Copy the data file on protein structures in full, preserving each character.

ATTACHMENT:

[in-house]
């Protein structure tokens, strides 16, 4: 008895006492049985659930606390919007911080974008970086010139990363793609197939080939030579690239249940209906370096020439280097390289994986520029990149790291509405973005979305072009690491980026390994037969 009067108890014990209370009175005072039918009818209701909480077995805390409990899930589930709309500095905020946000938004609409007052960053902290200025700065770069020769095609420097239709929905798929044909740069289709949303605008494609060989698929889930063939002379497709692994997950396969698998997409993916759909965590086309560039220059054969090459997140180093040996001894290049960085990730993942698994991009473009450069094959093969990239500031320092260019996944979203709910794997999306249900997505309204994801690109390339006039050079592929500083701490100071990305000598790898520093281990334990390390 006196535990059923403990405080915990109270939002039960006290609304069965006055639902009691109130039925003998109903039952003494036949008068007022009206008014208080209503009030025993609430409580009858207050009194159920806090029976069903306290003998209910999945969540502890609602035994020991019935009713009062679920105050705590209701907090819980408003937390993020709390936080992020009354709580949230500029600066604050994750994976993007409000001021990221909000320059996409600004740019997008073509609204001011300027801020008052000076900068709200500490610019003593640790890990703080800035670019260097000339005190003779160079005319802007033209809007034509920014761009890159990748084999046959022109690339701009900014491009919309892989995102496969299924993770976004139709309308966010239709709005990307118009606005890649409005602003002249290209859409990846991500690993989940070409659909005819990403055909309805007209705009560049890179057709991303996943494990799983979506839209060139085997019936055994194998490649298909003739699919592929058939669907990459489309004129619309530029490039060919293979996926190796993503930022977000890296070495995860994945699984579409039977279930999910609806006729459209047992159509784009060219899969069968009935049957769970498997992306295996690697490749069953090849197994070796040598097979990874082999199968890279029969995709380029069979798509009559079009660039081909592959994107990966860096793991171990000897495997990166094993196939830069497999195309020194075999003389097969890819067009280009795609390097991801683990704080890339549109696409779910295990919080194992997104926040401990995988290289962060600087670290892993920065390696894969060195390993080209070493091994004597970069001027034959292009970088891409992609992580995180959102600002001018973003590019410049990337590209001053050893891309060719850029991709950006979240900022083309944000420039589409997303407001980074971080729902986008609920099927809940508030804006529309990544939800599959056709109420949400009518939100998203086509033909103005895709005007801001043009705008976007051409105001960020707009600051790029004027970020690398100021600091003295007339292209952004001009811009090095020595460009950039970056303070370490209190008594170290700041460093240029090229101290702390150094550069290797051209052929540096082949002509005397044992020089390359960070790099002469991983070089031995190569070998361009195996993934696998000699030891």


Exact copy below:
[in-house]
């Protein structure tokens, strides 16, 4: 008895006492049985659930606390919007911080974008970086010139990363793609197939080939030579690239249940209906370096020439280097390289994986520029990149790291509405973005979305072009690491980026390994037969 009067108890014990209370009175005072039918009818209701909480077995805390409990899930589930709309500095905020946000938004609409007052960053902290200025700065770069020769095609420097239709929905798929044909740069289709949303605008494609060989698929889930063939002379497709692994997950396969698998997409993916759909965590086309560039220059054969090459997140180093040996001894290049960085990730993942698994991009473009450069094959093969990239500031320092260019996944979203709910794997999306249900997505309204994801690109390339006039050079592929500083701490100071990305000598790898520093281990334990390390 006196535990059923403990405080915990109270939002039960006290609304069965006055639902009691109130039925003998109903039952003494036949008068007022009206008014208080209503009030025993609430409580009858207050009194159920806090029976069903306290003998209910999945969540502890609602035994020991019935009713009062679920105050705590209701907090819980408003937390993020709390936080992020009354709580949230500029600066604050994750994976993007409000001021990221909000320059996409600004740019997008073509609204001011300027801020008052000076900068709200500490610019003593640790890990703080800035670019260097000339005190003779160079005319802007033209809007034509920014761009890159990748084999046959022109690339701009900014491009919309892989995102496969299924993770976004139709309308966010239709709005990307118009606005890649409005602003002249290209859409990846991500690993989940070409659909005819990403055909309805007209705009560049890179057709991303996943494990799983979506839209060139085997019936055994194998490649298909003739699919592929058939669907990459489309004129619309530029490039060919293979996926190796993503930022977000890296070495995860994945699984579409039977279930999910609806006729459209047992159509784009060219899969069968009935049957769970498997992306295996690697490749069953090849197994070796040598097979990874082999199968890279029969995709380029069979798509009559079009660039081909592959994107990966860096793991171990000897495997990166094993196939830069497999195309020194075999003389097969890819067009280009795609390097991801683990704080890339549109696409779910295990919080194992997104926040401990995988290289962060600087670290892993920065390696894969060195390993080209070493091994004597970069001027034959292009970088891409992609992580995180959102600002001018973003590019410049990337590209001053050893891309060719850029991709950006979240900022083309944000420039589409997303407001980074971080729902986008609920099927809940508030804006529309990544939800599959056709109420949400009518939100998203086509033909103005895709005007801001043009705008976007051409105001960020707009600051790029004027970020690398100021600091003295007339292209952004001009811009090095020595460009950039970056303070370490209190008594170290700041460093240029090229101290702390150094550069290797051209052929540096082949002509005397044992020089390359960070790099002469991983070089031995190569070998361009195996993934696998000699030891």